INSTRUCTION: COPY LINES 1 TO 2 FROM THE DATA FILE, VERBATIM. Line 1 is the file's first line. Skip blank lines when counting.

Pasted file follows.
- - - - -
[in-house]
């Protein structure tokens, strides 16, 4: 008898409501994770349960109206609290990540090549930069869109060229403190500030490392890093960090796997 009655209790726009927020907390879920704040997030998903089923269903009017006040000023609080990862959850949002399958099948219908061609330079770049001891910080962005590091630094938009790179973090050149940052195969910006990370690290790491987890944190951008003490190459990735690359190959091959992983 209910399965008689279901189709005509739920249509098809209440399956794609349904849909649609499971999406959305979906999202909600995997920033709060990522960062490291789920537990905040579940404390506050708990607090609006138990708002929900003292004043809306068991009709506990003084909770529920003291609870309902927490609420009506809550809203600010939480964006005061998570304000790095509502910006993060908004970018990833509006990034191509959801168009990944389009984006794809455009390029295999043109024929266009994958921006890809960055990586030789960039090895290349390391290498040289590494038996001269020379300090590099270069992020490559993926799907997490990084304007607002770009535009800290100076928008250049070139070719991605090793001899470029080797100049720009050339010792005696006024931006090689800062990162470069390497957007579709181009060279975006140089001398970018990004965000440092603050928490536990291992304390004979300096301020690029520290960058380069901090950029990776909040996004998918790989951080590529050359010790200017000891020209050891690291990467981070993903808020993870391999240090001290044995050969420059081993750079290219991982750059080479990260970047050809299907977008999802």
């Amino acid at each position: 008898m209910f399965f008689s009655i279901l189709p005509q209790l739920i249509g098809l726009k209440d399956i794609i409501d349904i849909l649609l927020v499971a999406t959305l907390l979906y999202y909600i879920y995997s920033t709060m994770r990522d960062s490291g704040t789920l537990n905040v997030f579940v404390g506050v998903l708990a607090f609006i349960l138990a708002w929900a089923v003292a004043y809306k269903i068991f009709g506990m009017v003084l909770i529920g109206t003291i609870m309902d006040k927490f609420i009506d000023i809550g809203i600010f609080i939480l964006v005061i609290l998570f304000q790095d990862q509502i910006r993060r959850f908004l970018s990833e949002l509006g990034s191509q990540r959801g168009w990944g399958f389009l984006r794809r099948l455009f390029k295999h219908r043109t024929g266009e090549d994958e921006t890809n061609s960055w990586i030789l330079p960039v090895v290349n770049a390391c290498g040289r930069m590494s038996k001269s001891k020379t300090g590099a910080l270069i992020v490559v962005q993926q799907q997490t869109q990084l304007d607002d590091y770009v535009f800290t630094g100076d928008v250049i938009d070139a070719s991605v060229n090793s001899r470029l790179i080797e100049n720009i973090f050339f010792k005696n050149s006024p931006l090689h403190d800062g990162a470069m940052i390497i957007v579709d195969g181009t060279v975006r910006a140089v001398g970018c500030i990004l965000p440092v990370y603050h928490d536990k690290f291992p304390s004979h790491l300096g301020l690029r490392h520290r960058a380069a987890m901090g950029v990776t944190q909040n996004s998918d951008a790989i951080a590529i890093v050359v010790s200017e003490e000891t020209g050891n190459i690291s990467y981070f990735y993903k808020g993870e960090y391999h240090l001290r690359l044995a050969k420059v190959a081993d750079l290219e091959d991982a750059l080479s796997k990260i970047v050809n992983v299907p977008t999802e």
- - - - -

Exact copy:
[in-house]
């Protein structure tokens, strides 16, 4: 008898409501994770349960109206609290990540090549930069869109060229403190500030490392890093960090796997 009655209790726009927020907390879920704040997030998903089923269903009017006040000023609080990862959850949002399958099948219908061609330079770049001891910080962005590091630094938009790179973090050149940052195969910006990370690290790491987890944190951008003490190459990735690359190959091959992983 209910399965008689279901189709005509739920249509098809209440399956794609349904849909649609499971999406959305979906999202909600995997920033709060990522960062490291789920537990905040579940404390506050708990607090609006138990708002929900003292004043809306068991009709506990003084909770529920003291609870309902927490609420009506809550809203600010939480964006005061998570304000790095509502910006993060908004970018990833509006990034191509959801168009990944389009984006794809455009390029295999043109024929266009994958921006890809960055990586030789960039090895290349390391290498040289590494038996001269020379300090590099270069992020490559993926799907997490990084304007607002770009535009800290100076928008250049070139070719991605090793001899470029080797100049720009050339010792005696006024931006090689800062990162470069390497957007579709181009060279975006140089001398970018990004965000440092603050928490536990291992304390004979300096301020690029520290960058380069901090950029990776909040996004998918790989951080590529050359010790200017000891020209050891690291990467981070993903808020993870391999240090001290044995050969420059081993750079290219991982750059080479990260970047050809299907977008999802």